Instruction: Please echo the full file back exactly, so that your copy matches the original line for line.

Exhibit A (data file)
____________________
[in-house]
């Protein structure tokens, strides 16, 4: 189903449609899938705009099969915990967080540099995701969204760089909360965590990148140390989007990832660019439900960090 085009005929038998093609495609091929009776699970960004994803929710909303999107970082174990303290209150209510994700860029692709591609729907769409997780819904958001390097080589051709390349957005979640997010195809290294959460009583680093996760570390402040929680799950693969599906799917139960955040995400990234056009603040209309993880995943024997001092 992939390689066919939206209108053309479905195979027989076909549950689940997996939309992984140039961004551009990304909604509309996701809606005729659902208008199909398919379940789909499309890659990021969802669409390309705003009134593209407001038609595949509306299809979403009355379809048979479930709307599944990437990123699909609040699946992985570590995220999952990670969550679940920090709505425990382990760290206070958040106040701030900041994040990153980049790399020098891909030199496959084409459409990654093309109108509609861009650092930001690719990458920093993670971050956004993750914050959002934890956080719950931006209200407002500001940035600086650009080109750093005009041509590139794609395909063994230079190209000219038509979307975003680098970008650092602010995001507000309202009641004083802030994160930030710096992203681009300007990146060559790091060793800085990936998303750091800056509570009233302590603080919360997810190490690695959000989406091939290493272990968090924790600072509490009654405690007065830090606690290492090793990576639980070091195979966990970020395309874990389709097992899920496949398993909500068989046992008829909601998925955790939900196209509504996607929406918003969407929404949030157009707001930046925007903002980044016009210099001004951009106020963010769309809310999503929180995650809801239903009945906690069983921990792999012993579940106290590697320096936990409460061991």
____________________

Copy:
[in-house]
């Protein structure tokens, strides 16, 4: 189903449609899938705009099969915990967080540099995701969204760089909360965590990148140390989007990832660019439900960090 085009005929038998093609495609091929009776699970960004994803929710909303999107970082174990303290209150209510994700860029692709591609729907769409997780819904958001390097080589051709390349957005979640997010195809290294959460009583680093996760570390402040929680799950693969599906799917139960955040995400990234056009603040209309993880995943024997001092 992939390689066919939206209108053309479905195979027989076909549950689940997996939309992984140039961004551009990304909604509309996701809606005729659902208008199909398919379940789909499309890659990021969802669409390309705003009134593209407001038609595949509306299809979403009355379809048979479930709307599944990437990123699909609040699946992985570590995220999952990670969550679940920090709505425990382990760290206070958040106040701030900041994040990153980049790399020098891909030199496959084409459409990654093309109108509609861009650092930001690719990458920093993670971050956004993750914050959002934890956080719950931006209200407002500001940035600086650009080109750093005009041509590139794609395909063994230079190209000219038509979307975003680098970008650092602010995001507000309202009641004083802030994160930030710096992203681009300007990146060559790091060793800085990936998303750091800056509570009233302590603080919360997810190490690695959000989406091939290493272990968090924790600072509490009654405690007065830090606690290492090793990576639980070091195979966990970020395309874990389709097992899920496949398993909500068989046992008829909601998925955790939900196209509504996607929406918003969407929404949030157009707001930046925007903002980044016009210099001004951009106020963010769309809310999503929180995650809801239903009945906690069983921990792999012993579940106290590697320096936990409460061991």